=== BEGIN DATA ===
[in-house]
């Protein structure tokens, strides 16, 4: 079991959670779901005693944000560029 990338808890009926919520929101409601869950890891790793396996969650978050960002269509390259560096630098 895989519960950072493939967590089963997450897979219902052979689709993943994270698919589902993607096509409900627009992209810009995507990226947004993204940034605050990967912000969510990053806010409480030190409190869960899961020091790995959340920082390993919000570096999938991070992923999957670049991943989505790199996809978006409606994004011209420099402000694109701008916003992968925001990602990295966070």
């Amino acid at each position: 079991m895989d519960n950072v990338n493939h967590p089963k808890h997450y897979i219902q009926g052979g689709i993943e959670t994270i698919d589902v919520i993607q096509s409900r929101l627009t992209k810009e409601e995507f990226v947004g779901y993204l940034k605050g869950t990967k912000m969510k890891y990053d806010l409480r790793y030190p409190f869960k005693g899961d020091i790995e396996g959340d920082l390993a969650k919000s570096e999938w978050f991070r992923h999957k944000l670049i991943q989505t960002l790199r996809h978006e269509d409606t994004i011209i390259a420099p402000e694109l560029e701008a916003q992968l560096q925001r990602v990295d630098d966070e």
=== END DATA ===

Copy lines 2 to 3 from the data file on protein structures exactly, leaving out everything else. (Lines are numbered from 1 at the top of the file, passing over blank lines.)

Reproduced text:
């Protein structure tokens, strides 16, 4: 079991959670779901005693944000560029 990338808890009926919520929101409601869950890891790793396996969650978050960002269509390259560096630098 895989519960950072493939967590089963997450897979219902052979689709993943994270698919589902993607096509409900627009992209810009995507990226947004993204940034605050990967912000969510990053806010409480030190409190869960899961020091790995959340920082390993919000570096999938991070992923999957670049991943989505790199996809978006409606994004011209420099402000694109701008916003992968925001990602990295966070």
């Amino acid at each position: 079991m895989d519960n950072v990338n493939h967590p089963k808890h997450y897979i219902q009926g052979g689709i993943e959670t994270i698919d589902v919520i993607q096509s409900r929101l627009t992209k810009e409601e995507f990226v947004g779901y993204l940034k605050g869950t990967k912000m969510k890891y990053d806010l409480r790793y030190p409190f869960k005693g899961d020091i790995e396996g959340d920082l390993a969650k919000s570096e999938w978050f991070r992923h999957k944000l670049i991943q989505t960002l790199r996809h978006e269509d409606t994004i011209i390259a420099p402000e694109l560029e701008a916003q992968l560096q925001r990602v990295d630098d966070e």